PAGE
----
Stress Increases Risky Sexual Behavior in Adolescents, Study Finds

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The Institute of Women and Ethnic Studies (IWES) of New Orleans presented BY! NOLA! (Believe in Youth, New Orleans, LA) Leadership Summit on Adolescent Health, to reveal the findings from its newest survey, on November 18, at the Loews Hotel in New Orleans.

According to Dr. Denese Shervington, founder and president of IWES, New Orleans became a central focus after Hurricane Katrina due to local experts’ predictions that the “mental health crisis” experienced by survivors of the disaster, could have implications for the health and well-being of community members for years to come. As a board-certified psychiatrist and public health leader, with a specialty in post-traumatic stress disorder (PTSD), Dr. Shervington was aware of the long-term consequences and traumatic impact on the vulnerable populations, such as children.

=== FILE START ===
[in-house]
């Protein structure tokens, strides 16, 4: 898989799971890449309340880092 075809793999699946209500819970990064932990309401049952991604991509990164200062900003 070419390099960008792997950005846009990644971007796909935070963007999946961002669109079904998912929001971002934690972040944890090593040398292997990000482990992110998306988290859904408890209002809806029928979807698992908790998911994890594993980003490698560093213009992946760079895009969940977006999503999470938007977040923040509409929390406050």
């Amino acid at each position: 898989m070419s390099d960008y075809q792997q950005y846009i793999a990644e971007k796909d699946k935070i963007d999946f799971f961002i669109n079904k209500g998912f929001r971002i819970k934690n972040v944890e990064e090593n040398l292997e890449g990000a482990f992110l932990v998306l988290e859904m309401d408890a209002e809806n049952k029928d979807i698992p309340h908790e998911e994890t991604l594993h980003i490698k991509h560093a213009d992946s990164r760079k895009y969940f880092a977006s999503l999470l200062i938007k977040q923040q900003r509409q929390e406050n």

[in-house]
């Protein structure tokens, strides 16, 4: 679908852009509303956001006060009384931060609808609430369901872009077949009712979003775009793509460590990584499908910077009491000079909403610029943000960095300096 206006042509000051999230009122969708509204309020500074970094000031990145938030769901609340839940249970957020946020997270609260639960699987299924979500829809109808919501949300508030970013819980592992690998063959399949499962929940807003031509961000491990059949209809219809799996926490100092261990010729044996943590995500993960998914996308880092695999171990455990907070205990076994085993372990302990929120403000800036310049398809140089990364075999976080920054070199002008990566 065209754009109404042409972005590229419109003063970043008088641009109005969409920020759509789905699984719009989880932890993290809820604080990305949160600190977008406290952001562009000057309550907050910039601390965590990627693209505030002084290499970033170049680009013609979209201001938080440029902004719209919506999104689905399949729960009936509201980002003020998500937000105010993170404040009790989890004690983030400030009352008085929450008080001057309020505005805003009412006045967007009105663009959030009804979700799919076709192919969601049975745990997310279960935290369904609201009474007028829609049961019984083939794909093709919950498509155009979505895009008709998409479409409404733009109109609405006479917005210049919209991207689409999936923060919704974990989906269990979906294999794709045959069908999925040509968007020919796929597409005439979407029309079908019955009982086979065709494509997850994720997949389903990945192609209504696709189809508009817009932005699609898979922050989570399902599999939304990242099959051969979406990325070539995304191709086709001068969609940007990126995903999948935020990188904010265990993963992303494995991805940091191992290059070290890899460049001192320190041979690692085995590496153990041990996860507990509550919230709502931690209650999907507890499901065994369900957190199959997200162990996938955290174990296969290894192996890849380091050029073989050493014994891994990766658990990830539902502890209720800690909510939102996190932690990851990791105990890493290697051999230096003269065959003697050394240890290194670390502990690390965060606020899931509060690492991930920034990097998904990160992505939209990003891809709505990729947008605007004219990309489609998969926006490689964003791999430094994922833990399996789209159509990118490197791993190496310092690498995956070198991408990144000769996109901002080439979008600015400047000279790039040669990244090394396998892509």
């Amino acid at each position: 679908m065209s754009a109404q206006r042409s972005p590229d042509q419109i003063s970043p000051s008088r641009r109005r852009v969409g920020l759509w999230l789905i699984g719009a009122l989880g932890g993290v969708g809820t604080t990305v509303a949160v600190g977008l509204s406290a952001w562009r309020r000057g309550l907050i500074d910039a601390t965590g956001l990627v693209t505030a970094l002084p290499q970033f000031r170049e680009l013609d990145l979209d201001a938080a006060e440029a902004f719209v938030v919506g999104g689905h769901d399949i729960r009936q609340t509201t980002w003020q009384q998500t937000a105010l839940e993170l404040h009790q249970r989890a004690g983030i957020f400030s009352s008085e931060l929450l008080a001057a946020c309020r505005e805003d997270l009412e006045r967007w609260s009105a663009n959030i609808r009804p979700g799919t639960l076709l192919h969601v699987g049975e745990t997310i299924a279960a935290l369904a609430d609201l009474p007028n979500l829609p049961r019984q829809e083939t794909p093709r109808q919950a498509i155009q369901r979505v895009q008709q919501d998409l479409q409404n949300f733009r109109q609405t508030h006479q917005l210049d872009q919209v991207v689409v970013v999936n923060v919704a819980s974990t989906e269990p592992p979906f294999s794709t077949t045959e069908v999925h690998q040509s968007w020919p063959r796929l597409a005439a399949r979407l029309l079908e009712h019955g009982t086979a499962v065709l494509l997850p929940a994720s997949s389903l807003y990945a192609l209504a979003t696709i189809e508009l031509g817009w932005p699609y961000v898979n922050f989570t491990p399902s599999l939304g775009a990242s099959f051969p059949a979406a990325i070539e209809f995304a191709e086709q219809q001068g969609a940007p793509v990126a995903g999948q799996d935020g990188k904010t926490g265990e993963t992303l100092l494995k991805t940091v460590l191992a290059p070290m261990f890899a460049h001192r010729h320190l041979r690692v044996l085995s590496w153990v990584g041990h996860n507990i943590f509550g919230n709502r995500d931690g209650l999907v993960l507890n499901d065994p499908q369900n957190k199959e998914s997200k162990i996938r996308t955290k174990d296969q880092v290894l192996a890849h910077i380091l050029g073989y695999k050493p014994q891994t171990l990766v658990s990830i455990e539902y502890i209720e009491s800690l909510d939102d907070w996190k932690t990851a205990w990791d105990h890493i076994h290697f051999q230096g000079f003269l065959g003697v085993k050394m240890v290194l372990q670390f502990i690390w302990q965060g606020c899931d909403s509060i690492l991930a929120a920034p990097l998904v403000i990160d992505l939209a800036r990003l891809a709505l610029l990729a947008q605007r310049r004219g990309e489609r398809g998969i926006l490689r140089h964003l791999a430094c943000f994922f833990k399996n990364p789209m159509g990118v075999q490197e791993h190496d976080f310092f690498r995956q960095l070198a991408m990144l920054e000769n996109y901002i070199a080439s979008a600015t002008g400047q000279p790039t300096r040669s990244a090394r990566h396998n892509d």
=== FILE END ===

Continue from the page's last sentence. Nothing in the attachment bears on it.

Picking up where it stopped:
The survey, titled “What Puts Youth At Risk?” revealed post-Katrina stress, neighborhood crime and domestic violence can influence sexual behavior among adolescents. A total of 527 adolescents participated in the survey from August 2013 through August 2014 and were interviewed in person for signs of emotional stress and trauma. The results indicated 70 percent of participants reported feeling stressed; 49 percent indicated over the last year they worried that they might get shot, stabbed, beaten, or murdered; 39 percent revealed witnessing domestic violence; 48 percent indicated over the last year have experienced murder, while 15.6 percent have witnessed murder.

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